Residents Urge Amherst To Fill Regional School District Budget Gap With Police Department Funds
The prospect of a broad return to Amherst Regional Public School District buildings amid the COVID-19 pandemic dimmed this week, when Superintendent Michael Morris announced that a small fraction of staff had volunteered to teach in-person.
A survey of school staff, including teachers, paraeducators, counselors and clerks showed that 91 of about 428 employees who responded were willing to return to buildings in March, or about one-fifth of the staff total. In comments, staff said they wanted to wait and be vaccinated before returning, and cited safety concerns and family responsibilities, Morris said.
A handful of classrooms each are expected to open at Crocker Farm and Wildwood Elementary Schools, while Fort River and Pelham Elementary Schools, along with Amherst Regional Middle School and High School, don’t have enough volunteers to warrant general reopening, Morris said. A presentation from Tuesday’s Regional School Committee (RSC) meeting begins on page 9 here.
The RSC and the Amherst Town Council voted in favor of a joint resolution last week, calling on the state legislature, Governor Baker, and the Department of Public Health to move teachers further up in the state vaccination timeline. Those eligible for vaccination now include people ages 65 and older, or with two underlying medical conditions. Staff in K-12 schools are expected to be in the next group, along with grocery, transit, and utility workers. (A related article is here.)
At Tuesday’s meeting of the Amherst, Pelham, and Amherst Regional School Committees, Morris said he was being “intentionally vague” about the limited ARPS reopening plans, in part because he did not want to immediately identify the teachers involved. “We’re still working on the details,” he said. Morris said that families were expected to hear by Friday (February 19) if an in-person slot might be available for their child.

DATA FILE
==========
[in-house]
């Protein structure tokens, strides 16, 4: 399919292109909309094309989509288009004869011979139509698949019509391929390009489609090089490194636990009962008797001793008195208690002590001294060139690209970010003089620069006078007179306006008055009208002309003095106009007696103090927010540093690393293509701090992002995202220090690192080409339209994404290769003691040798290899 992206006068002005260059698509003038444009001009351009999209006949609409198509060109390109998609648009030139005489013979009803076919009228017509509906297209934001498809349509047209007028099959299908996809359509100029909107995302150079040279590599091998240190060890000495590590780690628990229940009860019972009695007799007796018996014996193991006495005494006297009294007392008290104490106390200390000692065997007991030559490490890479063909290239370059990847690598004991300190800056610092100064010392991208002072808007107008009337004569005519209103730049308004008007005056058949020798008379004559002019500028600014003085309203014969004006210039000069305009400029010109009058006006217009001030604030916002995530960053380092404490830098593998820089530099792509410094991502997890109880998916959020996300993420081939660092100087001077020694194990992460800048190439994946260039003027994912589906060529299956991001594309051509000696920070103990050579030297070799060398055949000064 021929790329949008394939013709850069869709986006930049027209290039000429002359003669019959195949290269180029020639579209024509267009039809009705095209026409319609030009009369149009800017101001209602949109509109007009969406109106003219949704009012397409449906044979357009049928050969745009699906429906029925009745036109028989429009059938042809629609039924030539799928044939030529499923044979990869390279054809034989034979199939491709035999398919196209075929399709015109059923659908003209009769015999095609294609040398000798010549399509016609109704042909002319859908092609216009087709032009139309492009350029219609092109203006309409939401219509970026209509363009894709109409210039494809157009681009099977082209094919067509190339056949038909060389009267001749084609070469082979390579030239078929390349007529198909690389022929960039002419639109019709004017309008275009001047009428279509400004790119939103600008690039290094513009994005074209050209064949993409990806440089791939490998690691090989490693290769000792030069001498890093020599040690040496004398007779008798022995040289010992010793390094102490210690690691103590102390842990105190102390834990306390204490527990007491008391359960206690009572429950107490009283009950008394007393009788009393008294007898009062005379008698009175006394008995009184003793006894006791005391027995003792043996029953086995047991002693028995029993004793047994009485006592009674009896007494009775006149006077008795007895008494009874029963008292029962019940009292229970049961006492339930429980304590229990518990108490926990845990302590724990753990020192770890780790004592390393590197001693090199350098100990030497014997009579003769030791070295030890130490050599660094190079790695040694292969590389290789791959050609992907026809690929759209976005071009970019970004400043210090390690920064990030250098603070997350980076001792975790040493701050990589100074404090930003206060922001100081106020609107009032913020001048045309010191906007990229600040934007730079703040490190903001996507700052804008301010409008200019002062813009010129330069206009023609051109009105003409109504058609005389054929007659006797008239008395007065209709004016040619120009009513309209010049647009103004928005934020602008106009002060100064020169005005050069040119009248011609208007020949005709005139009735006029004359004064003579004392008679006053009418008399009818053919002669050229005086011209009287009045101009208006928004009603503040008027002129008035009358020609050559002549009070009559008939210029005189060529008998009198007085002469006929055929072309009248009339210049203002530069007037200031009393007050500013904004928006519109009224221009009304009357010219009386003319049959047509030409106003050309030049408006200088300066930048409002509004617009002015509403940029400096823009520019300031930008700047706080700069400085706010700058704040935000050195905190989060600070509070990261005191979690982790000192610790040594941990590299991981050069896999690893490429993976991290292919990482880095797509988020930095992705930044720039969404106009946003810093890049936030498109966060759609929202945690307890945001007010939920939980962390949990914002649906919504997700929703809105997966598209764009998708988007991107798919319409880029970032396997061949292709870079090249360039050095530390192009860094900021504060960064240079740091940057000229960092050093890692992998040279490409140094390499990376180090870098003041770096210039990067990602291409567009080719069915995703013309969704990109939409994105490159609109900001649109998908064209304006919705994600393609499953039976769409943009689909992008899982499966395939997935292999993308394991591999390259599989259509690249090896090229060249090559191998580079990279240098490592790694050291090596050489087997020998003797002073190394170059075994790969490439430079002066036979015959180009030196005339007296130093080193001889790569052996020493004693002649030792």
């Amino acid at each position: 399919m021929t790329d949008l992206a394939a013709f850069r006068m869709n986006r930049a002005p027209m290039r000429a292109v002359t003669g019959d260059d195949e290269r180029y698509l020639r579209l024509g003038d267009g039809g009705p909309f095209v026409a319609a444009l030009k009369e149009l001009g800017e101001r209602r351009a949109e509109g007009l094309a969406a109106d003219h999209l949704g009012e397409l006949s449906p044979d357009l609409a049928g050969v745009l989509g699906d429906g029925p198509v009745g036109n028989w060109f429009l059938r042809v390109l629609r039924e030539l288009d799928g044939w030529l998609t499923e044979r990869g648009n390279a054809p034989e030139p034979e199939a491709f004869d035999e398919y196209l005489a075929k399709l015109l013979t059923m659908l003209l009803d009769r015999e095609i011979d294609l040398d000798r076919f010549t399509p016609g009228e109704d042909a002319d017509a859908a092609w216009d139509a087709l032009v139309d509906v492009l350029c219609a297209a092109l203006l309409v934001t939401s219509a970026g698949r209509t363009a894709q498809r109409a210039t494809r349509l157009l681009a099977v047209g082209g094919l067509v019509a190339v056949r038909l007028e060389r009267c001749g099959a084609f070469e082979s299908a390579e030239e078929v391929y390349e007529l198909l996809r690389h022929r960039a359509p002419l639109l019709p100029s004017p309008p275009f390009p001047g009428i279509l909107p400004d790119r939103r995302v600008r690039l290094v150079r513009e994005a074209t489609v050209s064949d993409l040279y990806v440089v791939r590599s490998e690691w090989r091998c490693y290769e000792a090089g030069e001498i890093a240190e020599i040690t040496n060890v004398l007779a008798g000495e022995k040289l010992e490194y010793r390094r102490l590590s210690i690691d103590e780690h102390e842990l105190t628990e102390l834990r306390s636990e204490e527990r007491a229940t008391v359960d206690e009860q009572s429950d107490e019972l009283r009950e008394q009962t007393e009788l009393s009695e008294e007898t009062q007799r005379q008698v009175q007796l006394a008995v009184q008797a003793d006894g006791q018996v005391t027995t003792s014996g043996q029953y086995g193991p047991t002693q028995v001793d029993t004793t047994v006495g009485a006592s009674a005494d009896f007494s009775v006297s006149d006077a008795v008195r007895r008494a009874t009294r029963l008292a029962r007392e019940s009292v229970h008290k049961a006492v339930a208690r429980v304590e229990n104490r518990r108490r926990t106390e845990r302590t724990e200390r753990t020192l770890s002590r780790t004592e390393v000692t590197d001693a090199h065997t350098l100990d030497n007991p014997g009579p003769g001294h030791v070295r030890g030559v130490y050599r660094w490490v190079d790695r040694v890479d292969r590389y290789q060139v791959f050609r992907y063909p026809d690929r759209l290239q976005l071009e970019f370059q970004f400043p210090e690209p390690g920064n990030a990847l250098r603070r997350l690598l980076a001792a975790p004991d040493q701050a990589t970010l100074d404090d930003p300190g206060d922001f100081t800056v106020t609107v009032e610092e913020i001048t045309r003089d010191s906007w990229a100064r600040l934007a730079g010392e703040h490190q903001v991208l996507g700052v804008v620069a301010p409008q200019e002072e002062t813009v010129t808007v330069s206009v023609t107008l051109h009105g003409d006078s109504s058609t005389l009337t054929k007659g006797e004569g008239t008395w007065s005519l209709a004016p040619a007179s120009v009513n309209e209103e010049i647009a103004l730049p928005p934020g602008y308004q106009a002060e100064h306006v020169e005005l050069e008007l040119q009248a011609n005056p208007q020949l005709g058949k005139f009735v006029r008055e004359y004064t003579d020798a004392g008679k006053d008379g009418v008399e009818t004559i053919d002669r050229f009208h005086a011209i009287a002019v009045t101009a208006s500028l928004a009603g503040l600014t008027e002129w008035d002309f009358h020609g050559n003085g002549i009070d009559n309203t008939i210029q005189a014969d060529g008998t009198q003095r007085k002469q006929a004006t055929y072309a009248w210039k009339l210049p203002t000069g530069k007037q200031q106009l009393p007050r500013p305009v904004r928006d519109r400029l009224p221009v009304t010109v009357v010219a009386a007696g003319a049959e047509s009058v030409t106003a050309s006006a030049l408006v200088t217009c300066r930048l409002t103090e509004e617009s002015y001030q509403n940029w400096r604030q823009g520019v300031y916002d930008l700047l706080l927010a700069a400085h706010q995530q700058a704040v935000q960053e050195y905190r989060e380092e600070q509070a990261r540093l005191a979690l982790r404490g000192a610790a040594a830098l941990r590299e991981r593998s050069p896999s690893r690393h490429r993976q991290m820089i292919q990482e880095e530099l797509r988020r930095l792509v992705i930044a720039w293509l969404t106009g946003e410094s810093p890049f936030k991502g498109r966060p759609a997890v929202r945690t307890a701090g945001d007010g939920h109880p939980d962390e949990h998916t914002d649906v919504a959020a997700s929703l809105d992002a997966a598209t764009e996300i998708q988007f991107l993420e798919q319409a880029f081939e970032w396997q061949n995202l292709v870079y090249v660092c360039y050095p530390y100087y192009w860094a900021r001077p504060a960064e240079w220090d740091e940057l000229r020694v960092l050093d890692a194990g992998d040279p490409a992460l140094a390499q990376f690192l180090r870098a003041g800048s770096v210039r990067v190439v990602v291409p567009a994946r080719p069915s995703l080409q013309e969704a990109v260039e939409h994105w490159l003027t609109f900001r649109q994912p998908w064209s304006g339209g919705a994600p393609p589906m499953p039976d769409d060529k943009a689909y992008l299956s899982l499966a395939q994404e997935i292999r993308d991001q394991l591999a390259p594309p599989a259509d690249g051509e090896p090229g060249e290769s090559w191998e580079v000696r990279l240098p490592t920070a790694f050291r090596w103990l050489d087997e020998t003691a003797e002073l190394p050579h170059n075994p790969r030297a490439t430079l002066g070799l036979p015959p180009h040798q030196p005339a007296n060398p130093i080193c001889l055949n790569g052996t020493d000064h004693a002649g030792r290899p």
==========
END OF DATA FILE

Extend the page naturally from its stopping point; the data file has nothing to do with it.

ARPS have been fully remote for most students since mid-March of 2020. The district and teachers’ union agreed in late September to a regional COVID-19 caseload limit of 28 per 100,000 people over seven days, but that threshold was quickly breached. As of February 10, the weighted COVID-19 case rate was 336.6 per 100,000 people, according to the ARPS website. The formula includes data from Hampshire, Franklin and Hampden countries, but weighs Hampshire County more heavily.
The Amherst Pelham Education Association (APEA) has rejected school committee requests to renegotiate and loosen the closing standard, although it has negotiating via “side letters” concerning preschool and special needs students.